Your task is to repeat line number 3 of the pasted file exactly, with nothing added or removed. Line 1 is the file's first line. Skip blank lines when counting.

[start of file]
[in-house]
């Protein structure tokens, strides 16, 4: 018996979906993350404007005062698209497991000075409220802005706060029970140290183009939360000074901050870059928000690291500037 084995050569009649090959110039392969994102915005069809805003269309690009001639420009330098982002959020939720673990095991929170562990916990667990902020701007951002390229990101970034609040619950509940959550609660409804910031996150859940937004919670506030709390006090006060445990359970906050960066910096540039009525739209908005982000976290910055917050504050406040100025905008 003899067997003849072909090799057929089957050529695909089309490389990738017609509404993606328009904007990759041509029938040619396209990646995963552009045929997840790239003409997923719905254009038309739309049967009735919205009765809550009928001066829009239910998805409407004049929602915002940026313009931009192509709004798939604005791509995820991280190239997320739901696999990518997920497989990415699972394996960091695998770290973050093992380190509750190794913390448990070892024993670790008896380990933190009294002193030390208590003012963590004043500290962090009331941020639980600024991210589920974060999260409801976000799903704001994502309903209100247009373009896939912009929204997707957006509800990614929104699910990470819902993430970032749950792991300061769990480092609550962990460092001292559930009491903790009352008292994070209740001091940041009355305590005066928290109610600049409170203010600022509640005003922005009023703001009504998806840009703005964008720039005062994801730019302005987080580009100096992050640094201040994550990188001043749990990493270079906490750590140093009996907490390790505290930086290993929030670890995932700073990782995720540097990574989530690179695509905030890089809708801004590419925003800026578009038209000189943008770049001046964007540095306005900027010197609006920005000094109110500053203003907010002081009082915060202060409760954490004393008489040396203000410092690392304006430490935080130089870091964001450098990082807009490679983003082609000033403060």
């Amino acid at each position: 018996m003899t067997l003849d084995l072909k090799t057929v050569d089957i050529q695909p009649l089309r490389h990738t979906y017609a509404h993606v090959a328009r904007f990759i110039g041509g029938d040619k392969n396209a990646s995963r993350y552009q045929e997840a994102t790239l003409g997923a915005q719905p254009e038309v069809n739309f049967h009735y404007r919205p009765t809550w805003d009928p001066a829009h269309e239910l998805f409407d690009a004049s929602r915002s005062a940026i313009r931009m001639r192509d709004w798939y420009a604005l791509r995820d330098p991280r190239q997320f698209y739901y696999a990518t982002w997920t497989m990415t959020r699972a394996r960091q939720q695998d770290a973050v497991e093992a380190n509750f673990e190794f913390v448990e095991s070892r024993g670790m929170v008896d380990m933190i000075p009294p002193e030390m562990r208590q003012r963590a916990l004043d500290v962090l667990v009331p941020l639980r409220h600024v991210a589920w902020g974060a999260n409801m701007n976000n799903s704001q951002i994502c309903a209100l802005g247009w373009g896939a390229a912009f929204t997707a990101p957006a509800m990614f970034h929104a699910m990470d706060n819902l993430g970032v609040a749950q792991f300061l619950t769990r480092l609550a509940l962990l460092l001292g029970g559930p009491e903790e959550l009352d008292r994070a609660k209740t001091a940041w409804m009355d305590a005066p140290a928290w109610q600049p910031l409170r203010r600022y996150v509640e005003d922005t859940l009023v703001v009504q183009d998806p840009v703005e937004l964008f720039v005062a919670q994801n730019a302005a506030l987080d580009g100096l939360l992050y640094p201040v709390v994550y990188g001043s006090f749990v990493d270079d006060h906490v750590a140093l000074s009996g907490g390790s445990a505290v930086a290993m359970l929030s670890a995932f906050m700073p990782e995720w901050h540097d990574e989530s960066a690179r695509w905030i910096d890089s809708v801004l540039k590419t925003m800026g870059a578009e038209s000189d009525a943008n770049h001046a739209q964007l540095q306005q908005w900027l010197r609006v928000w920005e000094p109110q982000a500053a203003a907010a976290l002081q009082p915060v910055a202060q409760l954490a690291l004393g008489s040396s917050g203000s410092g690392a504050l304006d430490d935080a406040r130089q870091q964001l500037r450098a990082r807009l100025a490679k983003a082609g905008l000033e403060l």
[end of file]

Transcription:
């Amino acid at each position: 018996m003899t067997l003849d084995l072909k090799t057929v050569d089957i050529q695909p009649l089309r490389h990738t979906y017609a509404h993606v090959a328009r904007f990759i110039g041509g029938d040619k392969n396209a990646s995963r993350y552009q045929e997840a994102t790239l003409g997923a915005q719905p254009e038309v069809n739309f049967h009735y404007r919205p009765t809550w805003d009928p001066a829009h269309e239910l998805f409407d690009a004049s929602r915002s005062a940026i313009r931009m001639r192509d709004w798939y420009a604005l791509r995820d330098p991280r190239q997320f698209y739901y696999a990518t982002w997920t497989m990415t959020r699972a394996r960091q939720q695998d770290a973050v497991e093992a380190n509750f673990e190794f913390v448990e095991s070892r024993g670790m929170v008896d380990m933190i000075p009294p002193e030390m562990r208590q003012r963590a916990l004043d500290v962090l667990v009331p941020l639980r409220h600024v991210a589920w902020g974060a999260n409801m701007n976000n799903s704001q951002i994502c309903a209100l802005g247009w373009g896939a390229a912009f929204t997707a990101p957006a509800m990614f970034h929104a699910m990470d706060n819902l993430g970032v609040a749950q792991f300061l619950t769990r480092l609550a509940l962990l460092l001292g029970g559930p009491e903790e959550l009352d008292r994070a609660k209740t001091a940041w409804m009355d305590a005066p140290a928290w109610q600049p910031l409170r203010r600022y996150v509640e005003d922005t859940l009023v703001v009504q183009d998806p840009v703005e937004l964008f720039v005062a919670q994801n730019a302005a506030l987080d580009g100096l939360l992050y640094p201040v709390v994550y990188g001043s006090f749990v990493d270079d006060h906490v750590a140093l000074s009996g907490g390790s445990a505290v930086a290993m359970l929030s670890a995932f906050m700073p990782e995720w901050h540097d990574e989530s960066a690179r695509w905030i910096d890089s809708v801004l540039k590419t925003m800026g870059a578009e038209s000189d009525a943008n770049h001046a739209q964007l540095q306005q908005w900027l010197r609006v928000w920005e000094p109110q982000a500053a203003a907010a976290l002081q009082p915060v910055a202060q409760l954490a690291l004393g008489s040396s917050g203000s410092g690392a504050l304006d430490d935080a406040r130089q870091q964001l500037r450098a990082r807009l100025a490679k983003a082609g905008l000033e403060l």